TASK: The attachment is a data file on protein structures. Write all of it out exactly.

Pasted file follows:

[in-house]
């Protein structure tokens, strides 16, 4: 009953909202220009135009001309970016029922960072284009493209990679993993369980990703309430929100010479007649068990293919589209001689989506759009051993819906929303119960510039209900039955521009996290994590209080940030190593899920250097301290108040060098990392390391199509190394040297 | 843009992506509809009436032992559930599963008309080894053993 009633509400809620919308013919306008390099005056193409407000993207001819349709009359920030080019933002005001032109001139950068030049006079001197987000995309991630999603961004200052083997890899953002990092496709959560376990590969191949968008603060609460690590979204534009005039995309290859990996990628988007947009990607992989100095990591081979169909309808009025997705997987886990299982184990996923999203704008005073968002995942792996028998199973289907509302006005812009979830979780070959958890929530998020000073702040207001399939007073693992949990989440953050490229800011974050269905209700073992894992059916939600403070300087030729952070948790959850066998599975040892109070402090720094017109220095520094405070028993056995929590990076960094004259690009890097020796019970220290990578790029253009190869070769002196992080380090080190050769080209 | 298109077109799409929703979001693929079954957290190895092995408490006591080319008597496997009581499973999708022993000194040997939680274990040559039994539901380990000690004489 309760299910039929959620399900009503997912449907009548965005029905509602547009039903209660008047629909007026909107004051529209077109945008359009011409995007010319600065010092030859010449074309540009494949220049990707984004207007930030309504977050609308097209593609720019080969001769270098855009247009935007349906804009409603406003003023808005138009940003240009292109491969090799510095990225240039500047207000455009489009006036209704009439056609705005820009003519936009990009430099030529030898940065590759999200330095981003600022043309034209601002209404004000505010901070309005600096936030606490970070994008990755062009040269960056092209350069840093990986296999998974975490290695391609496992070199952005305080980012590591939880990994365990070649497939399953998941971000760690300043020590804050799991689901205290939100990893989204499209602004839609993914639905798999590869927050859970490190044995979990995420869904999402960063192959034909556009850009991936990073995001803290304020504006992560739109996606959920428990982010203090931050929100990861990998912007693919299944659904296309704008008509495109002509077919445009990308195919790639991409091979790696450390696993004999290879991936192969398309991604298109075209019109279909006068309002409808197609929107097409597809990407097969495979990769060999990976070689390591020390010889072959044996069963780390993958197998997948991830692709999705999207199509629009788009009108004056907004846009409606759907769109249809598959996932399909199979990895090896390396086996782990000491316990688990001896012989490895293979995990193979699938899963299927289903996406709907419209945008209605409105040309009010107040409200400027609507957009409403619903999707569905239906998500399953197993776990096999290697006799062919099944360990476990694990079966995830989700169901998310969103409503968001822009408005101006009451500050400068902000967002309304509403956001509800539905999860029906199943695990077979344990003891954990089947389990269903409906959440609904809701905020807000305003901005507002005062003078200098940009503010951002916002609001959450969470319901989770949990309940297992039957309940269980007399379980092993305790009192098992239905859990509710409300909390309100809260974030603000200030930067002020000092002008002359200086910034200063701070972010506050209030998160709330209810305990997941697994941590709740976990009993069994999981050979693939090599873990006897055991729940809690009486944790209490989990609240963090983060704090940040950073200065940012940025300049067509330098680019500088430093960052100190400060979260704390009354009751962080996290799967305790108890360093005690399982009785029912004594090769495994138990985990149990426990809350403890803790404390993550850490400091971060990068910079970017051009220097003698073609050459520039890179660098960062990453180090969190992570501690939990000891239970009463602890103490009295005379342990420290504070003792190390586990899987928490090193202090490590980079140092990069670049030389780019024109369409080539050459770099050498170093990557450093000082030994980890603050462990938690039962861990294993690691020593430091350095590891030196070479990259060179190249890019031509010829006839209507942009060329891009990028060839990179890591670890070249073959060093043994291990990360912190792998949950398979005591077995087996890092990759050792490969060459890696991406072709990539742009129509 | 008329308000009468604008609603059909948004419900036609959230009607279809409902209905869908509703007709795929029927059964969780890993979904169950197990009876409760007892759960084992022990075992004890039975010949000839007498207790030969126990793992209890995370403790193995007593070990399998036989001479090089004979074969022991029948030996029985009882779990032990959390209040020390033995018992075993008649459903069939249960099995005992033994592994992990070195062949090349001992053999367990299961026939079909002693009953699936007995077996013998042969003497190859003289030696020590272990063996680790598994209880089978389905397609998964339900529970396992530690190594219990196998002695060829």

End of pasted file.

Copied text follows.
[in-house]
């Protein structure tokens, strides 16, 4: 009953909202220009135009001309970016029922960072284009493209990679993993369980990703309430929100010479007649068990293919589209001689989506759009051993819906929303119960510039209900039955521009996290994590209080940030190593899920250097301290108040060098990392390391199509190394040297 | 843009992506509809009436032992559930599963008309080894053993 009633509400809620919308013919306008390099005056193409407000993207001819349709009359920030080019933002005001032109001139950068030049006079001197987000995309991630999603961004200052083997890899953002990092496709959560376990590969191949968008603060609460690590979204534009005039995309290859990996990628988007947009990607992989100095990591081979169909309808009025997705997987886990299982184990996923999203704008005073968002995942792996028998199973289907509302006005812009979830979780070959958890929530998020000073702040207001399939007073693992949990989440953050490229800011974050269905209700073992894992059916939600403070300087030729952070948790959850066998599975040892109070402090720094017109220095520094405070028993056995929590990076960094004259690009890097020796019970220290990578790029253009190869070769002196992080380090080190050769080209 | 298109077109799409929703979001693929079954957290190895092995408490006591080319008597496997009581499973999708022993000194040997939680274990040559039994539901380990000690004489 309760299910039929959620399900009503997912449907009548965005029905509602547009039903209660008047629909007026909107004051529209077109945008359009011409995007010319600065010092030859010449074309540009494949220049990707984004207007930030309504977050609308097209593609720019080969001769270098855009247009935007349906804009409603406003003023808005138009940003240009292109491969090799510095990225240039500047207000455009489009006036209704009439056609705005820009003519936009990009430099030529030898940065590759999200330095981003600022043309034209601002209404004000505010901070309005600096936030606490970070994008990755062009040269960056092209350069840093990986296999998974975490290695391609496992070199952005305080980012590591939880990994365990070649497939399953998941971000760690300043020590804050799991689901205290939100990893989204499209602004839609993914639905798999590869927050859970490190044995979990995420869904999402960063192959034909556009850009991936990073995001803290304020504006992560739109996606959920428990982010203090931050929100990861990998912007693919299944659904296309704008008509495109002509077919445009990308195919790639991409091979790696450390696993004999290879991936192969398309991604298109075209019109279909006068309002409808197609929107097409597809990407097969495979990769060999990976070689390591020390010889072959044996069963780390993958197998997948991830692709999705999207199509629009788009009108004056907004846009409606759907769109249809598959996932399909199979990895090896390396086996782990000491316990688990001896012989490895293979995990193979699938899963299927289903996406709907419209945008209605409105040309009010107040409200400027609507957009409403619903999707569905239906998500399953197993776990096999290697006799062919099944360990476990694990079966995830989700169901998310969103409503968001822009408005101006009451500050400068902000967002309304509403956001509800539905999860029906199943695990077979344990003891954990089947389990269903409906959440609904809701905020807000305003901005507002005062003078200098940009503010951002916002609001959450969470319901989770949990309940297992039957309940269980007399379980092993305790009192098992239905859990509710409300909390309100809260974030603000200030930067002020000092002008002359200086910034200063701070972010506050209030998160709330209810305990997941697994941590709740976990009993069994999981050979693939090599873990006897055991729940809690009486944790209490989990609240963090983060704090940040950073200065940012940025300049067509330098680019500088430093960052100190400060979260704390009354009751962080996290799967305790108890360093005690399982009785029912004594090769495994138990985990149990426990809350403890803790404390993550850490400091971060990068910079970017051009220097003698073609050459520039890179660098960062990453180090969190992570501690939990000891239970009463602890103490009295005379342990420290504070003792190390586990899987928490090193202090490590980079140092990069670049030389780019024109369409080539050459770099050498170093990557450093000082030994980890603050462990938690039962861990294993690691020593430091350095590891030196070479990259060179190249890019031509010829006839209507942009060329891009990028060839990179890591670890070249073959060093043994291990990360912190792998949950398979005591077995087996890092990759050792490969060459890696991406072709990539742009129509 | 008329308000009468604008609603059909948004419900036609959230009607279809409902209905869908509703007709795929029927059964969780890993979904169950197990009876409760007892759960084992022990075992004890039975010949000839007498207790030969126990793992209890995370403790193995007593070990399998036989001479090089004979074969022991029948030996029985009882779990032990959390209040020390033995018992075993008649459903069939249960099995005992033994592994992990070195062949090349001992053999367990299961026939079909002693009953699936007995077996013998042969003497190859003289030696020590272990063996680790598994209880089978389905397609998964339900529970396992530690190594219990196998002695060829």